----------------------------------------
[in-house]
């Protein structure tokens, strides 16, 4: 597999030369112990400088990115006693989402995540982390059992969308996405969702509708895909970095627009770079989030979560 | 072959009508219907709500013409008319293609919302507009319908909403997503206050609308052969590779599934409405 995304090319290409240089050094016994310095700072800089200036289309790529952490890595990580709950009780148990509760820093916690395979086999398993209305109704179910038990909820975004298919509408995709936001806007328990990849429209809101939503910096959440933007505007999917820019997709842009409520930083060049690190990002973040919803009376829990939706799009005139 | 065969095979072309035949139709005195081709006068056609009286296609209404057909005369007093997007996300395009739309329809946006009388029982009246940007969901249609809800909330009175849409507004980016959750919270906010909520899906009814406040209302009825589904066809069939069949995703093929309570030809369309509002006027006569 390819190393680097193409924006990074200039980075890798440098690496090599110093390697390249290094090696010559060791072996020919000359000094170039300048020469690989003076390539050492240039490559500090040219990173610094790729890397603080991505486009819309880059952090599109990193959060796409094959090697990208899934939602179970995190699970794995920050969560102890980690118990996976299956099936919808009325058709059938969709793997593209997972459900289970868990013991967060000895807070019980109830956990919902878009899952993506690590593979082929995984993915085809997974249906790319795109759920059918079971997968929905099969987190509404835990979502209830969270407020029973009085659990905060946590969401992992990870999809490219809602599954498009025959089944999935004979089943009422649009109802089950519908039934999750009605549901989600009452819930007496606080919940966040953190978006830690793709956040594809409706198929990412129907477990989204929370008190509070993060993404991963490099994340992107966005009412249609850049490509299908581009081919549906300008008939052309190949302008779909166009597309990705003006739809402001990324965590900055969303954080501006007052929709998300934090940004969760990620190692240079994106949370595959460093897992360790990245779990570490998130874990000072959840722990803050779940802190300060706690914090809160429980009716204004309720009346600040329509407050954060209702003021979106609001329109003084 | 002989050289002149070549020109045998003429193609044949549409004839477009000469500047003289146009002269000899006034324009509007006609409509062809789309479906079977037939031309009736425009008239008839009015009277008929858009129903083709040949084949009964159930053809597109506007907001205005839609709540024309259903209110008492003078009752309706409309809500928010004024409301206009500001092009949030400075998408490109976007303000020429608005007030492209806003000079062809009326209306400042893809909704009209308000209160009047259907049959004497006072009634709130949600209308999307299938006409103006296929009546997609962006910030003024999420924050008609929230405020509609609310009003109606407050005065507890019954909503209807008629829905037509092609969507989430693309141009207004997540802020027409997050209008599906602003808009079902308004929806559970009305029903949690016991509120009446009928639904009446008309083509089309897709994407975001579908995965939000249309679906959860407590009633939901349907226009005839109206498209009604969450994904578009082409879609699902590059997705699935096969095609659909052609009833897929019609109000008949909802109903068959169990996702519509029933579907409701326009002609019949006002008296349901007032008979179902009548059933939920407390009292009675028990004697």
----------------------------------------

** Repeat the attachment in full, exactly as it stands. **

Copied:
[in-house]
């Protein structure tokens, strides 16, 4: 597999030369112990400088990115006693989402995540982390059992969308996405969702509708895909970095627009770079989030979560 | 072959009508219907709500013409008319293609919302507009319908909403997503206050609308052969590779599934409405 995304090319290409240089050094016994310095700072800089200036289309790529952490890595990580709950009780148990509760820093916690395979086999398993209305109704179910038990909820975004298919509408995709936001806007328990990849429209809101939503910096959440933007505007999917820019997709842009409520930083060049690190990002973040919803009376829990939706799009005139 | 065969095979072309035949139709005195081709006068056609009286296609209404057909005369007093997007996300395009739309329809946006009388029982009246940007969901249609809800909330009175849409507004980016959750919270906010909520899906009814406040209302009825589904066809069939069949995703093929309570030809369309509002006027006569 390819190393680097193409924006990074200039980075890798440098690496090599110093390697390249290094090696010559060791072996020919000359000094170039300048020469690989003076390539050492240039490559500090040219990173610094790729890397603080991505486009819309880059952090599109990193959060796409094959090697990208899934939602179970995190699970794995920050969560102890980690118990996976299956099936919808009325058709059938969709793997593209997972459900289970868990013991967060000895807070019980109830956990919902878009899952993506690590593979082929995984993915085809997974249906790319795109759920059918079971997968929905099969987190509404835990979502209830969270407020029973009085659990905060946590969401992992990870999809490219809602599954498009025959089944999935004979089943009422649009109802089950519908039934999750009605549901989600009452819930007496606080919940966040953190978006830690793709956040594809409706198929990412129907477990989204929370008190509070993060993404991963490099994340992107966005009412249609850049490509299908581009081919549906300008008939052309190949302008779909166009597309990705003006739809402001990324965590900055969303954080501006007052929709998300934090940004969760990620190692240079994106949370595959460093897992360790990245779990570490998130874990000072959840722990803050779940802190300060706690914090809160429980009716204004309720009346600040329509407050954060209702003021979106609001329109003084 | 002989050289002149070549020109045998003429193609044949549409004839477009000469500047003289146009002269000899006034324009509007006609409509062809789309479906079977037939031309009736425009008239008839009015009277008929858009129903083709040949084949009964159930053809597109506007907001205005839609709540024309259903209110008492003078009752309706409309809500928010004024409301206009500001092009949030400075998408490109976007303000020429608005007030492209806003000079062809009326209306400042893809909704009209308000209160009047259907049959004497006072009634709130949600209308999307299938006409103006296929009546997609962006910030003024999420924050008609929230405020509609609310009003109606407050005065507890019954909503209807008629829905037509092609969507989430693309141009207004997540802020027409997050209008599906602003808009079902308004929806559970009305029903949690016991509120009446009928639904009446008309083509089309897709994407975001579908995965939000249309679906959860407590009633939901349907226009005839109206498209009604969450994904578009082409879609699902590059997705699935096969095609659909052609009833897929019609109000008949909802109903068959169990996702519509029933579907409701326009002609019949006002008296349901007032008979179902009548059933939920407390009292009675028990004697």